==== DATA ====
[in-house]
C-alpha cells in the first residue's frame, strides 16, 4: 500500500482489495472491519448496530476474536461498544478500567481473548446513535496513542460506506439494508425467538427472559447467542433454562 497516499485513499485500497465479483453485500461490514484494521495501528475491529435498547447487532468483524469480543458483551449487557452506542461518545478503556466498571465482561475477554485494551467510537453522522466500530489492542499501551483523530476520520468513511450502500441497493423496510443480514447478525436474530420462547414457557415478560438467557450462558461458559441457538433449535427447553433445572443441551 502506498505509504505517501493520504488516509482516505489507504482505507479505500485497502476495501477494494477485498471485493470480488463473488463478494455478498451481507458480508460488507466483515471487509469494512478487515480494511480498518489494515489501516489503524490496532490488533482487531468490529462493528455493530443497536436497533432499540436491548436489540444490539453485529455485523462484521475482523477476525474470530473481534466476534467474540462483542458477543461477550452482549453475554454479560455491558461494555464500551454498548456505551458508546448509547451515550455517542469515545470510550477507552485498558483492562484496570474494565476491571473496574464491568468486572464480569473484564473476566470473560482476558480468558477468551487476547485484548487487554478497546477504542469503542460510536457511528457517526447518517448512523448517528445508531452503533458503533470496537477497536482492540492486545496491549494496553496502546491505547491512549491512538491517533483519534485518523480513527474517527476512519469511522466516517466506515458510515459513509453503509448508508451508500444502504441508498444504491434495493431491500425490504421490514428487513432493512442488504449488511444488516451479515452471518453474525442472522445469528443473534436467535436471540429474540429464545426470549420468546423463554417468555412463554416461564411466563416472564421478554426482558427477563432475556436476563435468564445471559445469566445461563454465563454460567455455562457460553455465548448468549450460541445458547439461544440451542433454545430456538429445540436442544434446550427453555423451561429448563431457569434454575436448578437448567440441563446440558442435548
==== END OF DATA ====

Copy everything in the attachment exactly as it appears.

[in-house]
C-alpha cells in the first residue's frame, strides 16, 4: 500500500482489495472491519448496530476474536461498544478500567481473548446513535496513542460506506439494508425467538427472559447467542433454562 497516499485513499485500497465479483453485500461490514484494521495501528475491529435498547447487532468483524469480543458483551449487557452506542461518545478503556466498571465482561475477554485494551467510537453522522466500530489492542499501551483523530476520520468513511450502500441497493423496510443480514447478525436474530420462547414457557415478560438467557450462558461458559441457538433449535427447553433445572443441551 502506498505509504505517501493520504488516509482516505489507504482505507479505500485497502476495501477494494477485498471485493470480488463473488463478494455478498451481507458480508460488507466483515471487509469494512478487515480494511480498518489494515489501516489503524490496532490488533482487531468490529462493528455493530443497536436497533432499540436491548436489540444490539453485529455485523462484521475482523477476525474470530473481534466476534467474540462483542458477543461477550452482549453475554454479560455491558461494555464500551454498548456505551458508546448509547451515550455517542469515545470510550477507552485498558483492562484496570474494565476491571473496574464491568468486572464480569473484564473476566470473560482476558480468558477468551487476547485484548487487554478497546477504542469503542460510536457511528457517526447518517448512523448517528445508531452503533458503533470496537477497536482492540492486545496491549494496553496502546491505547491512549491512538491517533483519534485518523480513527474517527476512519469511522466516517466506515458510515459513509453503509448508508451508500444502504441508498444504491434495493431491500425490504421490514428487513432493512442488504449488511444488516451479515452471518453474525442472522445469528443473534436467535436471540429474540429464545426470549420468546423463554417468555412463554416461564411466563416472564421478554426482558427477563432475556436476563435468564445471559445469566445461563454465563454460567455455562457460553455465548448468549450460541445458547439461544440451542433454545430456538429445540436442544434446550427453555423451561429448563431457569434454575436448578437448567440441563446440558442435548